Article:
In Shakespeare's play, Portia's father is the famous Roman statesman Marcus Porcius Cato Uticensis, otherwise known as Cato the Younger. Cato was a notable rhetorician and a follower of Stoic philosophy, whose fame for integrity was widespread. Cato lamented the seeming decline in Roman values and other statesmen's willingness to compromise themselves for money or power. He frequently opposed Julius Caesar and the Triumvirate.
Plutarch tells a few stories of Cato as a child, all emphasizing his sense of rightness and his tenacity in doing what he deemed proper. He was unmoved by popular opinion and as an adult was admired in battle.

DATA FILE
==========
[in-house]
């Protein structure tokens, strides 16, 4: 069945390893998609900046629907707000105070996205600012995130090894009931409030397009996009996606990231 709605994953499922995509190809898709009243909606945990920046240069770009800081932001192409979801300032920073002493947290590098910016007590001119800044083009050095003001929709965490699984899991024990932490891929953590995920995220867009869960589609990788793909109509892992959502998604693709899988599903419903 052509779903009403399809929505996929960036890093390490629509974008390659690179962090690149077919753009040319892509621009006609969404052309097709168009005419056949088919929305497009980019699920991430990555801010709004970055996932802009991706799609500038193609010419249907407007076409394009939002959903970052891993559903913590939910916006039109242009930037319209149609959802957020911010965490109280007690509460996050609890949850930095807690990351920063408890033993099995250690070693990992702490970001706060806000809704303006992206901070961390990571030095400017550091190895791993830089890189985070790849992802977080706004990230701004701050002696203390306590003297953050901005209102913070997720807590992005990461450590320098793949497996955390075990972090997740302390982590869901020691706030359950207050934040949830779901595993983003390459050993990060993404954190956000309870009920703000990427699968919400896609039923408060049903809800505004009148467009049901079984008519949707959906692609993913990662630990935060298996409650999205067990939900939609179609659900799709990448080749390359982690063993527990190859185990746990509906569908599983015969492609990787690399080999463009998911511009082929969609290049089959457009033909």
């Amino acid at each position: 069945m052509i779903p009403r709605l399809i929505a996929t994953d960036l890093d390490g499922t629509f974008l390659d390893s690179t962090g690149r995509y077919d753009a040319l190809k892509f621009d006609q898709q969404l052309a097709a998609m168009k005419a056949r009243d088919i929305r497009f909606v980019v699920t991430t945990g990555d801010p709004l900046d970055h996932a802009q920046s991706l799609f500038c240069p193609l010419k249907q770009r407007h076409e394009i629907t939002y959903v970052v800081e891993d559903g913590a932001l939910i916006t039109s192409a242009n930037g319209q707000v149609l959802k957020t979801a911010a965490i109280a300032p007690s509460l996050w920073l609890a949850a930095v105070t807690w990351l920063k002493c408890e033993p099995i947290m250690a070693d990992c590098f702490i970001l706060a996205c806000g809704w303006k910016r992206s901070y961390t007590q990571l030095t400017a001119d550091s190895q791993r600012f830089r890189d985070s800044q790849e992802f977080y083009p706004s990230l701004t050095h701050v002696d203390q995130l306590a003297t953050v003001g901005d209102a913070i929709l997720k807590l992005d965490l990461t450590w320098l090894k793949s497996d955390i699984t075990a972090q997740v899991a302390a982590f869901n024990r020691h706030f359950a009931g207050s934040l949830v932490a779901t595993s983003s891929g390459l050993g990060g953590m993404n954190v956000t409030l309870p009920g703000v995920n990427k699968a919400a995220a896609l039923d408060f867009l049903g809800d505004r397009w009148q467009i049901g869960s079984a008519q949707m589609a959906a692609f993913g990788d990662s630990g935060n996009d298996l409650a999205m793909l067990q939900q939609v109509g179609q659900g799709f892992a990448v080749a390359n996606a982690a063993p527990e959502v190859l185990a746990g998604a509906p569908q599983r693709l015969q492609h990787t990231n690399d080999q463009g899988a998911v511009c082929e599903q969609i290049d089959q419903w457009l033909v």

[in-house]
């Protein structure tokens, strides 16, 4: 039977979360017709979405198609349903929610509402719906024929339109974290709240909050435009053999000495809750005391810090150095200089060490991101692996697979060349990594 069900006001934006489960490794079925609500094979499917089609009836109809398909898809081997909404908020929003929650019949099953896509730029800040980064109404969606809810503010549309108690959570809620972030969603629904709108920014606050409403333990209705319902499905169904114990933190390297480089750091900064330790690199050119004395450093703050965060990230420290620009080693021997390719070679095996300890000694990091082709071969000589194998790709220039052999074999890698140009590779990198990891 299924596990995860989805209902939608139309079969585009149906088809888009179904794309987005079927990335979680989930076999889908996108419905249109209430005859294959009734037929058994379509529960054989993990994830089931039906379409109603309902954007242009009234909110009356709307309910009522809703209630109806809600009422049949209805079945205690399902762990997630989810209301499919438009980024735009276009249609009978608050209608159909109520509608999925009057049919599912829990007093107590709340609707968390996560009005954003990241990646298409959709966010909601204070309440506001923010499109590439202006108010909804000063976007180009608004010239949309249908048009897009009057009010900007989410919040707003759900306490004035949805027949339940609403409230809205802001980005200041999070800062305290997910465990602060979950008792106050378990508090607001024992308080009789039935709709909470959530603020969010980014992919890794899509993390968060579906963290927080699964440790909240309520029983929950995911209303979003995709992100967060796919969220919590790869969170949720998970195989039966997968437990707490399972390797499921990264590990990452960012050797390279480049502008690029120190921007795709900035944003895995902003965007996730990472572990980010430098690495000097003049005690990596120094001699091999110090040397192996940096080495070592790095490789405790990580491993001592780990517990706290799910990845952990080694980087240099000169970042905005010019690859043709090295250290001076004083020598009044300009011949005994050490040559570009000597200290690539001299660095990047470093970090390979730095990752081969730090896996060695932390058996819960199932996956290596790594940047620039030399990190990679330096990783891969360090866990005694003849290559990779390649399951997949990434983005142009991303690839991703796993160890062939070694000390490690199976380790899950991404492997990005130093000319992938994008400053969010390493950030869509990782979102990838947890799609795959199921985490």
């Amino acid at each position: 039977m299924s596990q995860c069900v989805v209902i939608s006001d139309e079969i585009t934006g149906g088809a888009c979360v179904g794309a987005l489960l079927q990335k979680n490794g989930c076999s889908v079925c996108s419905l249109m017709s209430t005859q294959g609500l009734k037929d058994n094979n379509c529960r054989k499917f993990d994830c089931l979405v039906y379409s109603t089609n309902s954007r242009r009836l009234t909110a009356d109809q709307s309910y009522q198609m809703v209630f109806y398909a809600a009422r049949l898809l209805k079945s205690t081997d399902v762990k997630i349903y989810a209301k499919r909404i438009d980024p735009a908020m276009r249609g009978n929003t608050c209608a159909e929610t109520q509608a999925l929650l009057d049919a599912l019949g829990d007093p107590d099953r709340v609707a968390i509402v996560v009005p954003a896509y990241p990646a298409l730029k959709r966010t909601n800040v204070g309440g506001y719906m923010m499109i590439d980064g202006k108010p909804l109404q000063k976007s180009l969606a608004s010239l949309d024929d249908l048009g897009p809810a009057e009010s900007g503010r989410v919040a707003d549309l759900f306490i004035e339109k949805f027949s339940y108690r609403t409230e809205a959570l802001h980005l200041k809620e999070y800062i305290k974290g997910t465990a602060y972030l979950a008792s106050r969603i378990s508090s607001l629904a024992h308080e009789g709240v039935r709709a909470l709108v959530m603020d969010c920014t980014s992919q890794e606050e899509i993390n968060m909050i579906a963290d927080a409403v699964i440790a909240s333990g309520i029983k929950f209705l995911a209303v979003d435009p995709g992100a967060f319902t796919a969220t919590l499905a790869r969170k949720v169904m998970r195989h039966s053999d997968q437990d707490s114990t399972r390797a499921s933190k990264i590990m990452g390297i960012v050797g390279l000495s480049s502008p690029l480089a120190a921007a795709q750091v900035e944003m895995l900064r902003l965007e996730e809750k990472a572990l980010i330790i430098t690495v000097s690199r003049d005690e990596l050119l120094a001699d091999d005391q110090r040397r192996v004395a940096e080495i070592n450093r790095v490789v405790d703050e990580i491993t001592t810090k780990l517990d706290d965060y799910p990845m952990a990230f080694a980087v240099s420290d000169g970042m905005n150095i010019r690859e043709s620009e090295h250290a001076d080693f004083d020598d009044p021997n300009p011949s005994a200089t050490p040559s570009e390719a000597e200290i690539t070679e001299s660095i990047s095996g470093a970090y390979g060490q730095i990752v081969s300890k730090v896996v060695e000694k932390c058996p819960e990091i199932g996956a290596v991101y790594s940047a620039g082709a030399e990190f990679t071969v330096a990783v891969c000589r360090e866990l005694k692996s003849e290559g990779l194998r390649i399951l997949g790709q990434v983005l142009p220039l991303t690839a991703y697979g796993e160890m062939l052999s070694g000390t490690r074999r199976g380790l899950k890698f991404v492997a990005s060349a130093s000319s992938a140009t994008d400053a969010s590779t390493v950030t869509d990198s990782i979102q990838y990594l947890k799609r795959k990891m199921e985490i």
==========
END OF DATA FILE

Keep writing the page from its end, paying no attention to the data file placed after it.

Cato died by suicide rather than accept what he believed was Caesar's tyranny. Plutarch describes an untidy attempt at the honorable style of Roman suicide by falling on one's swords, reporting that when others attempted to save Cato by administering care for his wound, he "plucked out his own bowels" and thus died.
Portia (or Porcia as her name is often spelled) was Cato's daughter by his first wife, Atilia. Shakespeare emphasizes her integrity and courage as the rightful inheritance of her father, who had a seemingly unswerving sense of what it meant to be a noble Roman.